Last week, I noted that on the final night of the Democratic National Convention, a segment featuring frontline health care workers and public health experts showed how very different a conversation about the coronavirus is when the participants do not have to shade the truth or spit out happy talk in order to stay on the boss' good side.
So, in trying to figure out what to expect from this week's Republican National Convention, it is important to remember that the entire thing, from the message to the choice of speakers to the tempo to the gimmicks, all will be dictated by Donald Trump. In that sense, all bets are off.
Trump knows how TV works better than most politicians. I often think that the true forerunner to the Trump presidency was not just neoliberal economic policies that hollowed out the industrial heartland, or dog whistles about race that manifested themselves in Republican politics through the years, or even the cultural populism of George Wallace and Pat Buchanan.
All three undoubtedly paved the way for Trump in important ways, but the real forerunner was professional wrestling. Every Saturday morning, millions of Americans would tune in and watch this fake sporting event that was deeply Manichaean, rewarded the most outrageous of performers, and trafficked in the idea that the strongest bully in the ring was destined to win, even though the whole thing was so obviously rigged and choreographed from the combatants' entrances to the last bone-crushing pin.
To watch professional wrestling, like watching a Trump press conference, the audience has to be willing to suspend belief. All his complaints about "fake news" were designed to facilitate that suspension: Evidence that does not fit Trump's narrative is simply dismissed as unreal. And, when all else fails, intractable, difficult issues are simply ignored.
If you watch Fox News' primetime programming, there were nights when the pandemic was barely mentioned. The number one threat facing the country according to Fox News hosts would appear to be looters in Portland, Oregon.
So, when Trump spoke in Old Forge, Pennsylvania, on the day Biden accepted the Democratic nomination, and said of the pandemic that we are "hopefully" in the "closing moments of the pandemic," his most loyal fans nodded — instead of standing up and walking out on this charlatan.
Trump's problem now is that the pandemic is so widespread, and has affected so many millions of Americans, they know firsthand whether or not he is telling the truth. When he claims that the number of cases is only increasing because more people are being tested, when he asserts that it is safe to resume school and sporting events, when he claims that anyone who wants to be tested can be tested easily, everyone knows he is lying.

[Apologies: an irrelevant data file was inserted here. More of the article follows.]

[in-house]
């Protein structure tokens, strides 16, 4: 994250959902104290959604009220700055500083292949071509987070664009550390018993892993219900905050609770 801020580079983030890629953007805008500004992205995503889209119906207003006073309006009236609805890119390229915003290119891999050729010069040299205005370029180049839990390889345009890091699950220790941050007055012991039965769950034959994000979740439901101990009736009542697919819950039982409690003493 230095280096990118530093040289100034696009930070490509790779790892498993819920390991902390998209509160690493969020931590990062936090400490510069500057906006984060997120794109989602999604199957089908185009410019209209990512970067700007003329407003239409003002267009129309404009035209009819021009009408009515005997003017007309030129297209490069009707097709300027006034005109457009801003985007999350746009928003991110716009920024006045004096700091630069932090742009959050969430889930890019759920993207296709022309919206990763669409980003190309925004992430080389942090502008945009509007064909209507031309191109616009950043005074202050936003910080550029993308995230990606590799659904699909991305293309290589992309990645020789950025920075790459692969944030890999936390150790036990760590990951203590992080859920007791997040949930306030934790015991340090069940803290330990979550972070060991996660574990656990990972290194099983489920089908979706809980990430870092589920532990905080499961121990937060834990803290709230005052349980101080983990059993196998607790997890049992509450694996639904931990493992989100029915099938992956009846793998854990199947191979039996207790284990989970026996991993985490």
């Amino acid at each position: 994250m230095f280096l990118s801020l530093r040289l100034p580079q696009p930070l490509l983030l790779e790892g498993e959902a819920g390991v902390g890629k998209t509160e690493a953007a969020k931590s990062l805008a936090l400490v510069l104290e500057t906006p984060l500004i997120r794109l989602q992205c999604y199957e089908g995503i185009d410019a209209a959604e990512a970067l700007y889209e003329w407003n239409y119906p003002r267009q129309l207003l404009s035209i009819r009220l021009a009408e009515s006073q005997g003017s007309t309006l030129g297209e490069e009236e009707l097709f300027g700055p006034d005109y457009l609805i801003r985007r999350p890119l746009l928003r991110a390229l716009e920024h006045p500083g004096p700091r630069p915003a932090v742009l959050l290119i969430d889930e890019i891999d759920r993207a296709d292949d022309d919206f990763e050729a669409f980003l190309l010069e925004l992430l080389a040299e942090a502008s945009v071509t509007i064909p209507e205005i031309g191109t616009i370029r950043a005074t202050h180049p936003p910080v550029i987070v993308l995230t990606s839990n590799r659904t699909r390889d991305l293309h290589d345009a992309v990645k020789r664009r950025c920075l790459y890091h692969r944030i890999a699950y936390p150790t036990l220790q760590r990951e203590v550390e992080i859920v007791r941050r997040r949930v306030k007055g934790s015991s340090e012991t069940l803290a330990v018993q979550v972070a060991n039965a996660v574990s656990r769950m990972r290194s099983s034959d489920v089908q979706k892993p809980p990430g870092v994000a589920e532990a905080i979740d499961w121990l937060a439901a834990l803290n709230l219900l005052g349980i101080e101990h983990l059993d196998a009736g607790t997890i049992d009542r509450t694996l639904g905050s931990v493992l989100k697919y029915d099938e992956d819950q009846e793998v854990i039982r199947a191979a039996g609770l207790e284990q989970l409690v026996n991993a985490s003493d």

What is more, Trump's usual modus operandi is to create a sense of crisis, real or imagined, and present himself as the savior. Faced with a real crisis, his incompetence has shown through. The massive powers of the presidency have not been brought to bear on the pandemic here in the U.S. even while other countries have flattened their curve and avoided the resurgence of the virus that has happened here in the U.S.
Now, with the days getting shorter and cooler, cases in Europe have started to rise again, but nothing like the rate here in the U.S. all summer long. This is one crisis, then, which he cannot seem to turn to his political advantage.
What, then, will they talk about this week at the RNC? We saw a glimpse in that same speech in Old Forge, Pennsylvania, cited above, which is available for viewing on C-SPAN.
Trump will continue to claim the Democrats want to "eviscerate the Second Amendment," which is not true but it is a line that always gets applause in rural parts of the country. There will be race baiting: "[They want to] abolish the suburbs, they want to put low-income housing in the suburbs" and "you know we built the wall on the southern border, we're going to have 300 miles by two weeks from now."
And, of course, there will be lots about law and order: "If you want mobs and criminals, you've got to vote Democrat. Look, because that's what it's about, they don't talk about law and order."
The part that will be the most effective is the president's criticism of the neoliberal economic policies that have held sway under presidents of both parties since the Reaganite-Thatcherite revolution.
"He [Biden] spent the last half century in Washington, selling out our country and ripping off our jobs and letting other countries steal our jobs, Mexico, China, all of them, stealing our jobs," the president said. "He's been there for 47 years and now he is going to come in and make a change, I don't think so."
He has a point. Biden supported the North American Free Trade Agreement, letting China enter the World Trade Organization and Obama's Trans-Pacific Partnership. It is not a record that appeals in those Midwestern cities that have seen their economies crater in the past 40 years.
One thing is for certain. This week will be mean. Not just tough: The Democrats were tough on Trump last week and politics ain't beanbag. Mean. There will be no celebration of a courageous 13-year-old with a stutter. There will not be any empathy coming from the president.
As Elizabeth Dias explained in The New York Times, Trump's white evangelical base is not looking for him to empathize with them, or even to share their values. They want him to protect them from what they perceive as a hostile culture that threatens the culture they know and love.
They know he is a bully but they want him to be their bully. Look for a lot of people at this week's convention to be telling us that Christians are under siege. And look for Trump to play his role, and bullies are always mean.
Whatever happens this week, you will be able to find analysis here at Distinctly Catholic each morning.
[Michael Sean Winters covers the nexus of religion and politics for NCR.]